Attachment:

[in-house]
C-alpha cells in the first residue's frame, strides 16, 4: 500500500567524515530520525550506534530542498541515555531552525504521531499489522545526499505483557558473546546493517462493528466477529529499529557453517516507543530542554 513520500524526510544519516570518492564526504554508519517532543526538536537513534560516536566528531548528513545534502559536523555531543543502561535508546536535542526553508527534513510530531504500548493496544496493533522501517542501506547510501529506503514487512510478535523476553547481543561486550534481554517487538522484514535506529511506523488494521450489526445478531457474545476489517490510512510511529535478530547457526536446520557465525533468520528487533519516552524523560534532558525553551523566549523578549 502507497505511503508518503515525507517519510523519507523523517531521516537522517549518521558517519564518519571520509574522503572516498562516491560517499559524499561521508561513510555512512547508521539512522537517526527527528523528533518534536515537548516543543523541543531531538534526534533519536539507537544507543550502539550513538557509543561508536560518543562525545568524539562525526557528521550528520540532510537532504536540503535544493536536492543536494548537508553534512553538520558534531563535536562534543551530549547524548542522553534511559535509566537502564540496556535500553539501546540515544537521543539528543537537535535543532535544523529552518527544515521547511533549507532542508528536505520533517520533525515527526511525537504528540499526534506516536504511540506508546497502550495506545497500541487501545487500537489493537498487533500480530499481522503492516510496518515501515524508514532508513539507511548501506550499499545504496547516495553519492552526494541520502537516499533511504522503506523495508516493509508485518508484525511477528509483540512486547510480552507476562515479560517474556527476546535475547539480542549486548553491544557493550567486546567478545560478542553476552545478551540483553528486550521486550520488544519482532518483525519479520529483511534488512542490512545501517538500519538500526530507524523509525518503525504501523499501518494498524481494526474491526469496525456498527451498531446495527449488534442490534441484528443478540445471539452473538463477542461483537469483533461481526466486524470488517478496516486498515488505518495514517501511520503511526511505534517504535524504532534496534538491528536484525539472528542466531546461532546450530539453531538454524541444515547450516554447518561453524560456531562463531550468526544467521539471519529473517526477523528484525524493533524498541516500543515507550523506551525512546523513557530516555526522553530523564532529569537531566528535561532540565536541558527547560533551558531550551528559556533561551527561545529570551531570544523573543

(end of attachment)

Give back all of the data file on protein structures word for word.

[in-house]
C-alpha cells in the first residue's frame, strides 16, 4: 500500500567524515530520525550506534530542498541515555531552525504521531499489522545526499505483557558473546546493517462493528466477529529499529557453517516507543530542554 513520500524526510544519516570518492564526504554508519517532543526538536537513534560516536566528531548528513545534502559536523555531543543502561535508546536535542526553508527534513510530531504500548493496544496493533522501517542501506547510501529506503514487512510478535523476553547481543561486550534481554517487538522484514535506529511506523488494521450489526445478531457474545476489517490510512510511529535478530547457526536446520557465525533468520528487533519516552524523560534532558525553551523566549523578549 502507497505511503508518503515525507517519510523519507523523517531521516537522517549518521558517519564518519571520509574522503572516498562516491560517499559524499561521508561513510555512512547508521539512522537517526527527528523528533518534536515537548516543543523541543531531538534526534533519536539507537544507543550502539550513538557509543561508536560518543562525545568524539562525526557528521550528520540532510537532504536540503535544493536536492543536494548537508553534512553538520558534531563535536562534543551530549547524548542522553534511559535509566537502564540496556535500553539501546540515544537521543539528543537537535535543532535544523529552518527544515521547511533549507532542508528536505520533517520533525515527526511525537504528540499526534506516536504511540506508546497502550495506545497500541487501545487500537489493537498487533500480530499481522503492516510496518515501515524508514532508513539507511548501506550499499545504496547516495553519492552526494541520502537516499533511504522503506523495508516493509508485518508484525511477528509483540512486547510480552507476562515479560517474556527476546535475547539480542549486548553491544557493550567486546567478545560478542553476552545478551540483553528486550521486550520488544519482532518483525519479520529483511534488512542490512545501517538500519538500526530507524523509525518503525504501523499501518494498524481494526474491526469496525456498527451498531446495527449488534442490534441484528443478540445471539452473538463477542461483537469483533461481526466486524470488517478496516486498515488505518495514517501511520503511526511505534517504535524504532534496534538491528536484525539472528542466531546461532546450530539453531538454524541444515547450516554447518561453524560456531562463531550468526544467521539471519529473517526477523528484525524493533524498541516500543515507550523506551525512546523513557530516555526522553530523564532529569537531566528535561532540565536541558527547560533551558531550551528559556533561551527561545529570551531570544523573543